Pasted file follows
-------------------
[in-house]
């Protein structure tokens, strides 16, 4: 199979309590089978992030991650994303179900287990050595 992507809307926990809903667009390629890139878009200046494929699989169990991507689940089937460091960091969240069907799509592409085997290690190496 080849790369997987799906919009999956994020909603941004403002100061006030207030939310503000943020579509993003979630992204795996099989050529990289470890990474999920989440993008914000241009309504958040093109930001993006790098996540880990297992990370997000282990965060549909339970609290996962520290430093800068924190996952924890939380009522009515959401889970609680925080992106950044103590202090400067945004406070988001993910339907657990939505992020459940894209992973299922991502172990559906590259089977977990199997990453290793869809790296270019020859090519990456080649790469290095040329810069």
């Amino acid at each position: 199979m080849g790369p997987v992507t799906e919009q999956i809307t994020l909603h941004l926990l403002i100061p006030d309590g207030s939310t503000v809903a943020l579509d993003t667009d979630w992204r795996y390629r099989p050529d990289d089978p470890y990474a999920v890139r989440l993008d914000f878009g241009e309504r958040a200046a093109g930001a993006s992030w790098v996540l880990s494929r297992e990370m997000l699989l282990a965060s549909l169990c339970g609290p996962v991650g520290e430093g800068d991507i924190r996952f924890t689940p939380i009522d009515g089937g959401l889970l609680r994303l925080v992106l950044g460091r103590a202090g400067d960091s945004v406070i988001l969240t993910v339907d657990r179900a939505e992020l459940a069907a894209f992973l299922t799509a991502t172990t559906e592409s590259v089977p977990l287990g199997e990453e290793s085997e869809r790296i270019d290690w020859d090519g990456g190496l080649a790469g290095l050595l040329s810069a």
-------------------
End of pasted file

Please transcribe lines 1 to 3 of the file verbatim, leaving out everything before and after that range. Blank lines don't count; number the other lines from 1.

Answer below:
[in-house]
């Protein structure tokens, strides 16, 4: 199979309590089978992030991650994303179900287990050595 992507809307926990809903667009390629890139878009200046494929699989169990991507689940089937460091960091969240069907799509592409085997290690190496 080849790369997987799906919009999956994020909603941004403002100061006030207030939310503000943020579509993003979630992204795996099989050529990289470890990474999920989440993008914000241009309504958040093109930001993006790098996540880990297992990370997000282990965060549909339970609290996962520290430093800068924190996952924890939380009522009515959401889970609680925080992106950044103590202090400067945004406070988001993910339907657990939505992020459940894209992973299922991502172990559906590259089977977990199997990453290793869809790296270019020859090519990456080649790469290095040329810069």
């Amino acid at each position: 199979m080849g790369p997987v992507t799906e919009q999956i809307t994020l909603h941004l926990l403002i100061p006030d309590g207030s939310t503000v809903a943020l579509d993003t667009d979630w992204r795996y390629r099989p050529d990289d089978p470890y990474a999920v890139r989440l993008d914000f878009g241009e309504r958040a200046a093109g930001a993006s992030w790098v996540l880990s494929r297992e990370m997000l699989l282990a965060s549909l169990c339970g609290p996962v991650g520290e430093g800068d991507i924190r996952f924890t689940p939380i009522d009515g089937g959401l889970l609680r994303l925080v992106l950044g460091r103590a202090g400067d960091s945004v406070i988001l969240t993910v339907d657990r179900a939505e992020l459940a069907a894209f992973l299922t799509a991502t172990t559906e592409s590259v089977p977990l287990g199997e990453e290793s085997e869809r790296i270019d290690w020859d090519g990456g190496l080649a790469g290095l050595l040329s810069a």